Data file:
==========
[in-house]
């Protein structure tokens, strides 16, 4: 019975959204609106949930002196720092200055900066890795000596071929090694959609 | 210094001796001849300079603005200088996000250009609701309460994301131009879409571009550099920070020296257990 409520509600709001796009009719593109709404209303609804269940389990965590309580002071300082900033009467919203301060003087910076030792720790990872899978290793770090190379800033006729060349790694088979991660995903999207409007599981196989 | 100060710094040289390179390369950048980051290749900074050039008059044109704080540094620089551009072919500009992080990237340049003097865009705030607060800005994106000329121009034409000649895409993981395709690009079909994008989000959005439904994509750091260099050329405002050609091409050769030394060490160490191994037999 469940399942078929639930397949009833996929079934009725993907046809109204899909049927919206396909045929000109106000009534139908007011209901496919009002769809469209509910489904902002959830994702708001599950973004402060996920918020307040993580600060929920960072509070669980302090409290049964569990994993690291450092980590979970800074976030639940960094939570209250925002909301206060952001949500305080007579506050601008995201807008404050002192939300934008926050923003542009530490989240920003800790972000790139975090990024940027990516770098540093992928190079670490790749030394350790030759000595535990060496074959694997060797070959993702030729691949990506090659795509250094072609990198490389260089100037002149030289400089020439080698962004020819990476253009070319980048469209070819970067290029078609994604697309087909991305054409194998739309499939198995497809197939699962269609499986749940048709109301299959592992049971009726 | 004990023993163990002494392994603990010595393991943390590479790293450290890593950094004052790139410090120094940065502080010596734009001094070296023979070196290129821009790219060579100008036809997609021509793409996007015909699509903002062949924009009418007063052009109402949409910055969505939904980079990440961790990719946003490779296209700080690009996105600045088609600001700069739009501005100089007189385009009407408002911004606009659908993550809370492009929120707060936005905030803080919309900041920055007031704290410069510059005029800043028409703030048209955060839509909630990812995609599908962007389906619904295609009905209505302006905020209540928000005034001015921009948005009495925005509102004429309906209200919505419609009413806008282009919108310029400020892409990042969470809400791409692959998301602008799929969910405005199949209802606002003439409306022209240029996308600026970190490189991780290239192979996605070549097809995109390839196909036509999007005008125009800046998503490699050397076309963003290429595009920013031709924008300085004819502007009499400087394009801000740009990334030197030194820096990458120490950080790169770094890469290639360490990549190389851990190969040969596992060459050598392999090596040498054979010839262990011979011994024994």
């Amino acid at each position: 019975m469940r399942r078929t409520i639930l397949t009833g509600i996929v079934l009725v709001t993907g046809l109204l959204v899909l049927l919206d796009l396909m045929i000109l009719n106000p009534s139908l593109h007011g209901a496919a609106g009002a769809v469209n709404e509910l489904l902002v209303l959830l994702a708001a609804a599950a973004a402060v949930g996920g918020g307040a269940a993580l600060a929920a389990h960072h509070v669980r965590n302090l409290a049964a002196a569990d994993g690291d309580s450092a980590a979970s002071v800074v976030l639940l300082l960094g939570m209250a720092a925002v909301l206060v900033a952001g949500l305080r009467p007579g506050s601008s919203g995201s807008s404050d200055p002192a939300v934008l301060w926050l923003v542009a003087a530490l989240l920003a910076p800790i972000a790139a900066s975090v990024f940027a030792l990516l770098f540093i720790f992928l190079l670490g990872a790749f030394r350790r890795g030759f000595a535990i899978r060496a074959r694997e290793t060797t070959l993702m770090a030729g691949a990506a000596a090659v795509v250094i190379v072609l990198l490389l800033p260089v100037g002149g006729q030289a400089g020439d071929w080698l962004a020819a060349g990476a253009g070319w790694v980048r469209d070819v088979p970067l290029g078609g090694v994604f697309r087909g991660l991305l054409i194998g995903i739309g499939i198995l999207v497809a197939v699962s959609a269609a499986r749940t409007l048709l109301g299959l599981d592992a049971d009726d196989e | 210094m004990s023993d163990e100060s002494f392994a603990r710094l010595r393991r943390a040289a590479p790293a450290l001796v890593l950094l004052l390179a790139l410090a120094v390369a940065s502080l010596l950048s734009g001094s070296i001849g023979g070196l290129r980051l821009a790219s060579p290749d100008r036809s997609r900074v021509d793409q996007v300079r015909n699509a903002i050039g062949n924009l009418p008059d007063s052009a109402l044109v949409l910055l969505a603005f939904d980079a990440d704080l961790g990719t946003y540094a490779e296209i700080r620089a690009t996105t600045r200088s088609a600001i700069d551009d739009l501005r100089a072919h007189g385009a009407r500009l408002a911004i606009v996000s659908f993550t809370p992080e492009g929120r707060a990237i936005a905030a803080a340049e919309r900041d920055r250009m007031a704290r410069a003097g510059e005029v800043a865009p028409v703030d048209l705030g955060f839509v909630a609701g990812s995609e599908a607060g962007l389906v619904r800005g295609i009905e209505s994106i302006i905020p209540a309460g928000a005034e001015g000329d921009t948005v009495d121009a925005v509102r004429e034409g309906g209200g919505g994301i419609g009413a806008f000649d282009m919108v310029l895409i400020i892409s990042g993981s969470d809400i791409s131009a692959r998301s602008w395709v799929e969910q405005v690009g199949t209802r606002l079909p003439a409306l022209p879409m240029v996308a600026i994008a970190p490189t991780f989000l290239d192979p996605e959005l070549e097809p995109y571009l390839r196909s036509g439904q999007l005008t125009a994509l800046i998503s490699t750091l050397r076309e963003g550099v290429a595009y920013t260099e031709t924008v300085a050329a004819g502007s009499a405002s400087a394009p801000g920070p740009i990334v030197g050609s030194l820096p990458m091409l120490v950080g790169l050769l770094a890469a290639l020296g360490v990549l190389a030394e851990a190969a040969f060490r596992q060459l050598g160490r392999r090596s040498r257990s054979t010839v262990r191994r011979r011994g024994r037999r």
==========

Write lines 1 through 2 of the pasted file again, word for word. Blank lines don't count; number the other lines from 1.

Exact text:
[in-house]
């Protein structure tokens, strides 16, 4: 019975959204609106949930002196720092200055900066890795000596071929090694959609 | 210094001796001849300079603005200088996000250009609701309460994301131009879409571009550099920070020296257990 409520509600709001796009009719593109709404209303609804269940389990965590309580002071300082900033009467919203301060003087910076030792720790990872899978290793770090190379800033006729060349790694088979991660995903999207409007599981196989 | 100060710094040289390179390369950048980051290749900074050039008059044109704080540094620089551009072919500009992080990237340049003097865009705030607060800005994106000329121009034409000649895409993981395709690009079909994008989000959005439904994509750091260099050329405002050609091409050769030394060490160490191994037999 469940399942078929639930397949009833996929079934009725993907046809109204899909049927919206396909045929000109106000009534139908007011209901496919009002769809469209509910489904902002959830994702708001599950973004402060996920918020307040993580600060929920960072509070669980302090409290049964569990994993690291450092980590979970800074976030639940960094939570209250925002909301206060952001949500305080007579506050601008995201807008404050002192939300934008926050923003542009530490989240920003800790972000790139975090990024940027990516770098540093992928190079670490790749030394350790030759000595535990060496074959694997060797070959993702030729691949990506090659795509250094072609990198490389260089100037002149030289400089020439080698962004020819990476253009070319980048469209070819970067290029078609994604697309087909991305054409194998739309499939198995497809197939699962269609499986749940048709109301299959592992049971009726 | 004990023993163990002494392994603990010595393991943390590479790293450290890593950094004052790139410090120094940065502080010596734009001094070296023979070196290129821009790219060579100008036809997609021509793409996007015909699509903002062949924009009418007063052009109402949409910055969505939904980079990440961790990719946003490779296209700080690009996105600045088609600001700069739009501005100089007189385009009407408002911004606009659908993550809370492009929120707060936005905030803080919309900041920055007031704290410069510059005029800043028409703030048209955060839509909630990812995609599908962007389906619904295609009905209505302006905020209540928000005034001015921009948005009495925005509102004429309906209200919505419609009413806008282009919108310029400020892409990042969470809400791409692959998301602008799929969910405005199949209802606002003439409306022209240029996308600026970190490189991780290239192979996605070549097809995109390839196909036509999007005008125009800046998503490699050397076309963003290429595009920013031709924008300085004819502007009499400087394009801000740009990334030197030194820096990458120490950080790169770094890469290639360490990549190389851990190969040969596992060459050598392999090596040498054979010839262990011979011994024994």